Whilst I was recuperating I decided to reschedule some of my earlier posts to reach the wider audience that they have now. They’ve been ‘made-over’ to include the YouTube videos that are now a standard feature and the booklist has been brought up to date. My regular feature will be back in January.
Today I’m delighted to feature author Christine Webber. Christine and I first came into contact when I read and reviewed Who’d Have Thought It? Being of a similar age and mindset, we’ve kept in touch since.
Christine Webber originally trained as an opera singer but had to re-think her career plans when her voice professor commented: ‘Your voice is ok, but your legs are very much better!’
Musical theatre beckoned. There was some success. But not much.
However, eventually, in 1978, she became a news presenter for Anglia TV. At last she had found something she enjoyed that other people thought she was good at. It was such a relief that she stayed for 12 very happy years.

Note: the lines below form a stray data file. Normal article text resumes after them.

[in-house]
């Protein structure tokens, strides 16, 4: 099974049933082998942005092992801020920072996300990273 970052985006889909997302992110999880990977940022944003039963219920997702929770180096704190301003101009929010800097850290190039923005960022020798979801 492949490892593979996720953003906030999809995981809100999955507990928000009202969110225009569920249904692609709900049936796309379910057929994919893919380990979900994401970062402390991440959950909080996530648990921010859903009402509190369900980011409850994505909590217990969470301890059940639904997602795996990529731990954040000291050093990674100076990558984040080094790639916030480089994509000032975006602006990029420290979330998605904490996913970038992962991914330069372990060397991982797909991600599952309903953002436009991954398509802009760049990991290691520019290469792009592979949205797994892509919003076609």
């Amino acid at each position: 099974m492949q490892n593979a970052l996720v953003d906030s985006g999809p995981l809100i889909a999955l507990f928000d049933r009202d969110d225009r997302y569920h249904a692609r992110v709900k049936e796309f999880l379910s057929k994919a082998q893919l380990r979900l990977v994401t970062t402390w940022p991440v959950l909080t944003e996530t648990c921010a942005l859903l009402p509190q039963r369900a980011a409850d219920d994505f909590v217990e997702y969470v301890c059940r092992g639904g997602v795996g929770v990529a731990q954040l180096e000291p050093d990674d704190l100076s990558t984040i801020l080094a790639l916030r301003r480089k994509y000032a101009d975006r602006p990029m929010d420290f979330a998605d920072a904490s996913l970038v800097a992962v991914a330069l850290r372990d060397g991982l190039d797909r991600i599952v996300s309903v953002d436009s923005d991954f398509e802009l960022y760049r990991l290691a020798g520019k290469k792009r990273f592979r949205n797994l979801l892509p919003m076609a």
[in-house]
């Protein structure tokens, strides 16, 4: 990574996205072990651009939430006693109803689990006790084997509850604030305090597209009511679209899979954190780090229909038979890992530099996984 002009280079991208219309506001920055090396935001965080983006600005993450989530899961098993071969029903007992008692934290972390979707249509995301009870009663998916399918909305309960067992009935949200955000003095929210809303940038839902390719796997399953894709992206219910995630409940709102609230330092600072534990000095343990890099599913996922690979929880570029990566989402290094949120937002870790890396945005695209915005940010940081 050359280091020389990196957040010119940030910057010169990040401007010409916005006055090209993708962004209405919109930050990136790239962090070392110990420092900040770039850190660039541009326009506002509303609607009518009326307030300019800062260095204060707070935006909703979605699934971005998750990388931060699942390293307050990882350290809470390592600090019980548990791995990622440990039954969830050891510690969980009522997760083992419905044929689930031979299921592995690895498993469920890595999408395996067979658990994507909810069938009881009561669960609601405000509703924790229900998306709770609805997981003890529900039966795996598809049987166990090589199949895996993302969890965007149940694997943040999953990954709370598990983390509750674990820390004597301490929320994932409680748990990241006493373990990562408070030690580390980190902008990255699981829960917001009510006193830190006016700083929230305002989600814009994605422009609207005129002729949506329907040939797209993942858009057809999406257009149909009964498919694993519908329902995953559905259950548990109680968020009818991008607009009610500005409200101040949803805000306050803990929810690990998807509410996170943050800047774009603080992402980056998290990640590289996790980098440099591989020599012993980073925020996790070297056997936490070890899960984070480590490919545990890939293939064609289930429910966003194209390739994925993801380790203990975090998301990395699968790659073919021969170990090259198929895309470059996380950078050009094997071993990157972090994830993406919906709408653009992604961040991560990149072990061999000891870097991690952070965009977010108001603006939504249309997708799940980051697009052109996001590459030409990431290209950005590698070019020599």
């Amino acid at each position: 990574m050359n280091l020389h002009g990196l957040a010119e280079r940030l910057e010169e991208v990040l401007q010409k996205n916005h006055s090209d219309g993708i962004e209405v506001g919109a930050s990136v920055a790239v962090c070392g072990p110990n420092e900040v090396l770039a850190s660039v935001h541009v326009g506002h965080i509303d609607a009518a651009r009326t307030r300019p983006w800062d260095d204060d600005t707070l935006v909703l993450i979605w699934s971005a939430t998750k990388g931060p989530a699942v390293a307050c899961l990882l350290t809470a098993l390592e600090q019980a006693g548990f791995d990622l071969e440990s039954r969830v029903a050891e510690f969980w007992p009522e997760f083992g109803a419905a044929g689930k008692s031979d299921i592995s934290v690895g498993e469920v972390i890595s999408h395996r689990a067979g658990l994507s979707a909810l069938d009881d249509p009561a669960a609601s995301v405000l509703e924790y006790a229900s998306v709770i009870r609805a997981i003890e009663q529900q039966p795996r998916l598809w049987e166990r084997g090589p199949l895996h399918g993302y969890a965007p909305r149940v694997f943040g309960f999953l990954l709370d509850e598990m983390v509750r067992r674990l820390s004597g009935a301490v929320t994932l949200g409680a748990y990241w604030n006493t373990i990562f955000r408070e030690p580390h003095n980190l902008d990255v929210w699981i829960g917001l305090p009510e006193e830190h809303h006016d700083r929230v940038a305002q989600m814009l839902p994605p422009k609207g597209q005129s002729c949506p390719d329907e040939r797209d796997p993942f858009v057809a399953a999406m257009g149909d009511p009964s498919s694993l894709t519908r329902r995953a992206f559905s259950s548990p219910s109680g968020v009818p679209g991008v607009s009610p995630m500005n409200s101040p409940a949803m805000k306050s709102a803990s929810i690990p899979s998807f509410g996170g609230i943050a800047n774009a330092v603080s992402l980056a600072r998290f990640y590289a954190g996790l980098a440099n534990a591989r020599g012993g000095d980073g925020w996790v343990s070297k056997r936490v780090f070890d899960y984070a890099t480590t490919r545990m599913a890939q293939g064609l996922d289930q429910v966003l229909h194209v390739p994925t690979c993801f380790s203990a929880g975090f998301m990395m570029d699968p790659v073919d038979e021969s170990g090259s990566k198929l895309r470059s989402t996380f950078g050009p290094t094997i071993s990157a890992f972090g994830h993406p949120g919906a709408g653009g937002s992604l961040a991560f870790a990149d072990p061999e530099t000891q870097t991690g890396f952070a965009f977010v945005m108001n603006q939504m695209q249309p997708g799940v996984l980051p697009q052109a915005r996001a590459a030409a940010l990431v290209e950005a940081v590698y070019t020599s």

Next, she became an agony aunt and wrote columns for various publications including Best, BBC Parenting, The Scotsman, TV Times and Woman.
During her ‘problem page’ years, she trained as a psychotherapist and started a practice in Harley Street which she shared with her late husband, Dr David Delvin.
She has written 12 non-fiction books including How to Mend a Broken Heart, Get the Happiness Habit and Too Young to Get Old, and has broadcast extensively over the decades on mental health and relationship issues.